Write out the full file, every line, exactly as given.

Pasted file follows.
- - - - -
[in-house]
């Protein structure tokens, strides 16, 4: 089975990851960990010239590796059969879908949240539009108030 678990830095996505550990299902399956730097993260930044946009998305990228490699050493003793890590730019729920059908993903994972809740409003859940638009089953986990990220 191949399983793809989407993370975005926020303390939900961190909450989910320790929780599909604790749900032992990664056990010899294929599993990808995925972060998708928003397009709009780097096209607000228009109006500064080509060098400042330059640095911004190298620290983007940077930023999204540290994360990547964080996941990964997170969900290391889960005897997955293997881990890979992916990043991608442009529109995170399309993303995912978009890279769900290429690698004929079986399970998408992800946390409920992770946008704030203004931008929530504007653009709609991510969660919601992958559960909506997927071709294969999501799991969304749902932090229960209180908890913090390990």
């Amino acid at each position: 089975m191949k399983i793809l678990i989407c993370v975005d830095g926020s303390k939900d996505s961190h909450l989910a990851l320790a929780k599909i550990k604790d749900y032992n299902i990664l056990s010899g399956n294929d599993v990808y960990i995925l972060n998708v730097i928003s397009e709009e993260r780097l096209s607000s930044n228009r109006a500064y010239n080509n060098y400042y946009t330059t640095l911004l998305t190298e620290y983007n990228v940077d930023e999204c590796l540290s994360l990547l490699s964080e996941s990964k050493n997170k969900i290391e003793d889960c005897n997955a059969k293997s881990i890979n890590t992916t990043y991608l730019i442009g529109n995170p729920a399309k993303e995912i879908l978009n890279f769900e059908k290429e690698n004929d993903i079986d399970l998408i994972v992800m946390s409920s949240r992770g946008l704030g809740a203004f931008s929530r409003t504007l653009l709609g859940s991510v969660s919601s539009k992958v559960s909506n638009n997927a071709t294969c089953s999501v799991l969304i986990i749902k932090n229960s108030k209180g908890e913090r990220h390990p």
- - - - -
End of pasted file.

[in-house]
């Protein structure tokens, strides 16, 4: 089975990851960990010239590796059969879908949240539009108030 678990830095996505550990299902399956730097993260930044946009998305990228490699050493003793890590730019729920059908993903994972809740409003859940638009089953986990990220 191949399983793809989407993370975005926020303390939900961190909450989910320790929780599909604790749900032992990664056990010899294929599993990808995925972060998708928003397009709009780097096209607000228009109006500064080509060098400042330059640095911004190298620290983007940077930023999204540290994360990547964080996941990964997170969900290391889960005897997955293997881990890979992916990043991608442009529109995170399309993303995912978009890279769900290429690698004929079986399970998408992800946390409920992770946008704030203004931008929530504007653009709609991510969660919601992958559960909506997927071709294969999501799991969304749902932090229960209180908890913090390990």
């Amino acid at each position: 089975m191949k399983i793809l678990i989407c993370v975005d830095g926020s303390k939900d996505s961190h909450l989910a990851l320790a929780k599909i550990k604790d749900y032992n299902i990664l056990s010899g399956n294929d599993v990808y960990i995925l972060n998708v730097i928003s397009e709009e993260r780097l096209s607000s930044n228009r109006a500064y010239n080509n060098y400042y946009t330059t640095l911004l998305t190298e620290y983007n990228v940077d930023e999204c590796l540290s994360l990547l490699s964080e996941s990964k050493n997170k969900i290391e003793d889960c005897n997955a059969k293997s881990i890979n890590t992916t990043y991608l730019i442009g529109n995170p729920a399309k993303e995912i879908l978009n890279f769900e059908k290429e690698n004929d993903i079986d399970l998408i994972v992800m946390s409920s949240r992770g946008l704030g809740a203004f931008s929530r409003t504007l653009l709609g859940s991510v969660s919601s539009k992958v559960s909506n638009n997927a071709t294969c089953s999501v799991l969304i986990i749902k932090n229960s108030k209180g908890e913090r990220h390990p």